Relief will come.
Will you be a part of it?
It seems to me that the entire world is in a state of trauma. People do not know why they were born or where they are destined to go. This is the age of much know-how and very little know-why. The invisible enemies of sin and secularism have left us dazed and bewildered.
The world needs you! We need people with the resolve of Mordecai and the courage of Esther. The world is in desperate need of a people of God who will stay steady in the chaos.
People like the ones who gathered in war-torn London. No one would have blamed them for canceling church services on that Sunday morning. A bombing raid had roared in the city throughout the night. London was a circle of fire. Buildings were destroyed. Even the walls of this church were flattened. Members arrived to find pews covered with dust and mortar. But rather than despair, they chose to worship. Amid the heaps of stones they began to sing:
The church’s one foundation is Jesus Christ her Lord; She is His new creation, By Spirit and the Word: From Heav’n He came and sought her
To be His holy Bride,
With His own blood He bought her, And for her life He died.
Can you envision that circle of brave souls? Smack-dab in the center of global chaos, they worshipped. They set their faith on our unfailing God. The song was an admonition of sorts, a declaration of truth amid a crumbling society.
The song may well have saved the life of Ben Robertson. He was an American war correspondent who had arrived in London the day before. The night bombing left him undone and terrified. The explosions, sirens, and cries of the wounded caused him to despair of life itself.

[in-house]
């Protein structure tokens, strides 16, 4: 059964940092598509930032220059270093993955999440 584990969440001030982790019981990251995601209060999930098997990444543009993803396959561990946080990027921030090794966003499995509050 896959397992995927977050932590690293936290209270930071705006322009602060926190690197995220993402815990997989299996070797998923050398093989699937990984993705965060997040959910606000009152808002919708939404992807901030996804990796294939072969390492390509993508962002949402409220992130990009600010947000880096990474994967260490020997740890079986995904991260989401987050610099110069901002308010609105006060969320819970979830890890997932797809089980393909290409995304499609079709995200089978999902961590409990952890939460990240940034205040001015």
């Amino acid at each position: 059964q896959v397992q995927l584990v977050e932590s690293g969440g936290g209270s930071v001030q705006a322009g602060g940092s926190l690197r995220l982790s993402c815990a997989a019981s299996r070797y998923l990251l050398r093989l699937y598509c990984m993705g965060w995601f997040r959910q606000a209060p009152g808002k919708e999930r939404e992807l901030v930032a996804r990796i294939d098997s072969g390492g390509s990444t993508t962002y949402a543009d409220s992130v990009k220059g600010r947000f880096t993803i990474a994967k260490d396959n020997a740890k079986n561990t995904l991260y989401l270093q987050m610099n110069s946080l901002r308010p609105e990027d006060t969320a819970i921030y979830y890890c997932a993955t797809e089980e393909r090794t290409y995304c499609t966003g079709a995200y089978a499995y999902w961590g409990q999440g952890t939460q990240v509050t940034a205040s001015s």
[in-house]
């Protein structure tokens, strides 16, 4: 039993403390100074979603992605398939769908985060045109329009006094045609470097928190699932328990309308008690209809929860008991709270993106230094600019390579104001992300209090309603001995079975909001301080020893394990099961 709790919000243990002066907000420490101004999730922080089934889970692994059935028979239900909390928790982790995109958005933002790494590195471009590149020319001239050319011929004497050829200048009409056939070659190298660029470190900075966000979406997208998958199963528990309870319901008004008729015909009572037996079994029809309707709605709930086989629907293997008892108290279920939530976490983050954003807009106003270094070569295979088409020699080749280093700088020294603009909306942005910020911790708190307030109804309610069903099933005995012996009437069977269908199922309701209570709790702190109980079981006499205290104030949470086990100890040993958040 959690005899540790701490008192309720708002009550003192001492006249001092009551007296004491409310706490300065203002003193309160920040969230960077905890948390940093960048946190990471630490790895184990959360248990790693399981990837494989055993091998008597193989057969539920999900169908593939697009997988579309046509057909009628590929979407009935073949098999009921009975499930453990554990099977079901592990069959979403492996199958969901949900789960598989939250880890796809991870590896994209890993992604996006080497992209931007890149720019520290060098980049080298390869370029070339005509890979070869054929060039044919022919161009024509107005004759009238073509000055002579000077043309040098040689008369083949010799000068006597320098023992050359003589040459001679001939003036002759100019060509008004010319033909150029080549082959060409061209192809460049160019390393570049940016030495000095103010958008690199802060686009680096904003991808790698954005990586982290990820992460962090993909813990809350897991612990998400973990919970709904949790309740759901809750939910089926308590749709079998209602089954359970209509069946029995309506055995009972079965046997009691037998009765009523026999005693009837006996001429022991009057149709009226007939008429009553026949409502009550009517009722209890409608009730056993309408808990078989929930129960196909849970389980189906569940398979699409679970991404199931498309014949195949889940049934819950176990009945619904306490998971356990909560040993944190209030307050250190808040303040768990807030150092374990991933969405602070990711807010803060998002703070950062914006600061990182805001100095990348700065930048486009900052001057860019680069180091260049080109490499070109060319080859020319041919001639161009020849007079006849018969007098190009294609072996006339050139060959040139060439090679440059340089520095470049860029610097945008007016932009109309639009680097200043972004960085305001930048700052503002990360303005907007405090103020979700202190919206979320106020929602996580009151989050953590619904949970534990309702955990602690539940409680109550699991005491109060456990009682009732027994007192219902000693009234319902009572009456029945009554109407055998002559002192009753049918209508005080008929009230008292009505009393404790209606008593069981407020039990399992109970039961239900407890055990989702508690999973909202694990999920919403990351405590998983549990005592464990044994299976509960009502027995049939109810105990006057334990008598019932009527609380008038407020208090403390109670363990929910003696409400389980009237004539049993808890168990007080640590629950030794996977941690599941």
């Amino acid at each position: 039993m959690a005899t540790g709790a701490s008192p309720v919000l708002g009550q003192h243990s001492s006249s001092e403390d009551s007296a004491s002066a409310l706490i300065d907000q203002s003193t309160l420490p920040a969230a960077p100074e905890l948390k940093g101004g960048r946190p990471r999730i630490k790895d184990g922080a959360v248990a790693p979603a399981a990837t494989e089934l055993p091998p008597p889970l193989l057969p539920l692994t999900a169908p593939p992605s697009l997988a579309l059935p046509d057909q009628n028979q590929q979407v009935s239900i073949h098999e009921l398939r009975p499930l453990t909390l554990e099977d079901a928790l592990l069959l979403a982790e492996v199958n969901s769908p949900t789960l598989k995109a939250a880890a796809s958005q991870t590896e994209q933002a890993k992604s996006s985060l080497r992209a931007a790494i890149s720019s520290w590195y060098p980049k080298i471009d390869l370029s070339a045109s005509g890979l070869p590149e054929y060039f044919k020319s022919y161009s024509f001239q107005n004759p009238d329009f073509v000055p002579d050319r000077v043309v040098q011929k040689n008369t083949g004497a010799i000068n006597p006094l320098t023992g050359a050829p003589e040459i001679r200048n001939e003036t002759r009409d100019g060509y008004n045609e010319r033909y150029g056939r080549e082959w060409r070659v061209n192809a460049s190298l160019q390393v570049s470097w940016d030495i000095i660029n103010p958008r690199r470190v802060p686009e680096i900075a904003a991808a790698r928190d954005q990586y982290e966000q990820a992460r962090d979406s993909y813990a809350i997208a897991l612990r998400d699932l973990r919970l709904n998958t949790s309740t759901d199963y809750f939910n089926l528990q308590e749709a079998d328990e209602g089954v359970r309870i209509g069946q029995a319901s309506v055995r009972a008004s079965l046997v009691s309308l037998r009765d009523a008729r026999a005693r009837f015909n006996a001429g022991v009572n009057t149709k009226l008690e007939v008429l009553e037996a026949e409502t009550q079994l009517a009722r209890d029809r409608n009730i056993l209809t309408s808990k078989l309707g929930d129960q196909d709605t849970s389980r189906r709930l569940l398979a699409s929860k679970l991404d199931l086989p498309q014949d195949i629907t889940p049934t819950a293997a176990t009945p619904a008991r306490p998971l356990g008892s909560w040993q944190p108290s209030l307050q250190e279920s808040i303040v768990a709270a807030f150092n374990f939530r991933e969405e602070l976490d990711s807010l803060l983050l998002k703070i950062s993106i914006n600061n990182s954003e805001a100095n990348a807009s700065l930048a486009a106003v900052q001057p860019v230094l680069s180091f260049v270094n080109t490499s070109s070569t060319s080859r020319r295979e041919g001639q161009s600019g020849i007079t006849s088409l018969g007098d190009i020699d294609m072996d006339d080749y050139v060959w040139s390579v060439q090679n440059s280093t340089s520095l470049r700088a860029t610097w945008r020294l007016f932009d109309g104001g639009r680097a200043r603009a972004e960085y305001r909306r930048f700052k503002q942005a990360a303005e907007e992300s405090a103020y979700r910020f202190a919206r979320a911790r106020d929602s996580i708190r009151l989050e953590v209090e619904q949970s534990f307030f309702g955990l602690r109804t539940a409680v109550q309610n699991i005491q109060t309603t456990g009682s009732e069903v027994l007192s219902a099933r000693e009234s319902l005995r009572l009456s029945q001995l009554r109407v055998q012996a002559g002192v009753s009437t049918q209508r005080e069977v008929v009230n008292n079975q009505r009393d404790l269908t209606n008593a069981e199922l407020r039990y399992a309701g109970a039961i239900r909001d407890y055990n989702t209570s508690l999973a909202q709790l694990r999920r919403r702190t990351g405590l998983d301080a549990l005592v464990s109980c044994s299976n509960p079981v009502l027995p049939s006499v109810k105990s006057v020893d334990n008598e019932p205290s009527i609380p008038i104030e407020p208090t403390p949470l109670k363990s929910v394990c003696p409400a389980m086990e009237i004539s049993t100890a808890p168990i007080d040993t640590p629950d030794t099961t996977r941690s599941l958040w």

“If this is what modern civilization has brought us to — if this is the best that modern man can achieve, then let me die,” he prayed.
At some point he dozed off. He awoke to the unexpected sound of people singing a hymn. He looked out the window and saw the congregation gathered in the rubble.
He later wrote: “Suddenly I saw in the world something that was unshatterable — something that had endured through millennia, something that was indestructible — the spirit and life and power of Jesus Christ within His Church.”2
Bombs are still dropped. Worlds still explode. Walls still collapse. Pandemics still rage. But in the midst of it all, the Lord still has His people. And when they proclaim the truth of God in the middle of a crumbling world, you never know who might be changed.
God is in the middle of this. This steep climb. This uphill struggle. This cold, fierce headwind you are facing. You feel overwhelmed. Weary. Ill-equipped to weather it. But lift up your eyes. That is your Father standing on the driveway. He is in this moment with you. Who knows but that you have been chosen for such a time as this?
- Fr. William Most, “Excerpts from St. Augustine,” 1.4, EWTN, https://www.ewtn.com/catholicism/library/excerpts-from-st-augustine-9962.
- Benjamin P. Browne, Illustrations for Preaching (Nashville, TN: Broadman, 1977), 72–73.
Excerpted with permission from You Were Made for This Moment by Max Lucado, copyright Max Lucado.
* * *
If Jesus is your Savior, you can trust that He will work for your good in the situation that is causing you heartache, pain, and trouble. He loves you. You are His! God the Father has a purpose for your life! Come share your thoughts with us. We want to hear from you. ~ Devotionals Daily